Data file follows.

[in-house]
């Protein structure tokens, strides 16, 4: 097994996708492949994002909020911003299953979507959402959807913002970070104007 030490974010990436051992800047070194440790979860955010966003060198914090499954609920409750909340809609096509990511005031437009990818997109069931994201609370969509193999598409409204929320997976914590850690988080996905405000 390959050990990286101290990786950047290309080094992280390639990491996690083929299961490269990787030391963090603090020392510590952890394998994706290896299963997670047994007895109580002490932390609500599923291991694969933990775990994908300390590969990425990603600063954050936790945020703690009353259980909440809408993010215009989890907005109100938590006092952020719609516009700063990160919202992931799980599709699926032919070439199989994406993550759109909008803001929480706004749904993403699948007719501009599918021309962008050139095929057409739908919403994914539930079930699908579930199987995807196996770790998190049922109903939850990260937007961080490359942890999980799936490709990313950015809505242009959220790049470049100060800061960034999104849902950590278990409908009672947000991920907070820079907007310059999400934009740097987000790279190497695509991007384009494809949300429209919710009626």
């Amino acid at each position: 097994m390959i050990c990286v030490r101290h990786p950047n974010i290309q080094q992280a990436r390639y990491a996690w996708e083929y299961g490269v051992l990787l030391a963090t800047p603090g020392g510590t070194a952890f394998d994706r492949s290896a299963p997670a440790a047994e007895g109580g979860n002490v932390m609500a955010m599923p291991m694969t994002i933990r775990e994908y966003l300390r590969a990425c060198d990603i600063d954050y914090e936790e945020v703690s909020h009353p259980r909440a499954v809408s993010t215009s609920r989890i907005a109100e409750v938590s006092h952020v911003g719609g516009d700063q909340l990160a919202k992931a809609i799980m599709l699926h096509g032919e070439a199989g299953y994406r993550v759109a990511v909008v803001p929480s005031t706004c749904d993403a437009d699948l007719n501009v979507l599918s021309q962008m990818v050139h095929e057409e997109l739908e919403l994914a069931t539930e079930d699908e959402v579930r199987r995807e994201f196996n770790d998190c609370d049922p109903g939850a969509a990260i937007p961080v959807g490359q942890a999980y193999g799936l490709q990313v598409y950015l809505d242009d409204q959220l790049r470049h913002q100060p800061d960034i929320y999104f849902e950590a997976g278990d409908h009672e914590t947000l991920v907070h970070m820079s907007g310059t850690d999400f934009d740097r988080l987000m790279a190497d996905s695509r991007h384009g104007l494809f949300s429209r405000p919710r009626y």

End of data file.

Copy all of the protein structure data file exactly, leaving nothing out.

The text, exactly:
[in-house]
């Protein structure tokens, strides 16, 4: 097994996708492949994002909020911003299953979507959402959807913002970070104007 030490974010990436051992800047070194440790979860955010966003060198914090499954609920409750909340809609096509990511005031437009990818997109069931994201609370969509193999598409409204929320997976914590850690988080996905405000 390959050990990286101290990786950047290309080094992280390639990491996690083929299961490269990787030391963090603090020392510590952890394998994706290896299963997670047994007895109580002490932390609500599923291991694969933990775990994908300390590969990425990603600063954050936790945020703690009353259980909440809408993010215009989890907005109100938590006092952020719609516009700063990160919202992931799980599709699926032919070439199989994406993550759109909008803001929480706004749904993403699948007719501009599918021309962008050139095929057409739908919403994914539930079930699908579930199987995807196996770790998190049922109903939850990260937007961080490359942890999980799936490709990313950015809505242009959220790049470049100060800061960034999104849902950590278990409908009672947000991920907070820079907007310059999400934009740097987000790279190497695509991007384009494809949300429209919710009626």
């Amino acid at each position: 097994m390959i050990c990286v030490r101290h990786p950047n974010i290309q080094q992280a990436r390639y990491a996690w996708e083929y299961g490269v051992l990787l030391a963090t800047p603090g020392g510590t070194a952890f394998d994706r492949s290896a299963p997670a440790a047994e007895g109580g979860n002490v932390m609500a955010m599923p291991m694969t994002i933990r775990e994908y966003l300390r590969a990425c060198d990603i600063d954050y914090e936790e945020v703690s909020h009353p259980r909440a499954v809408s993010t215009s609920r989890i907005a109100e409750v938590s006092h952020v911003g719609g516009d700063q909340l990160a919202k992931a809609i799980m599709l699926h096509g032919e070439a199989g299953y994406r993550v759109a990511v909008v803001p929480s005031t706004c749904d993403a437009d699948l007719n501009v979507l599918s021309q962008m990818v050139h095929e057409e997109l739908e919403l994914a069931t539930e079930d699908e959402v579930r199987r995807e994201f196996n770790d998190c609370d049922p109903g939850a969509a990260i937007p961080v959807g490359q942890a999980y193999g799936l490709q990313v598409y950015l809505d242009d409204q959220l790049r470049h913002q100060p800061d960034i929320y999104f849902e950590a997976g278990d409908h009672e914590t947000l991920v907070h970070m820079s907007g310059t850690d999400f934009d740097r988080l987000m790279a190497d996905s695509r991007h384009g104007l494809f949300s429209r405000p919710r009626y």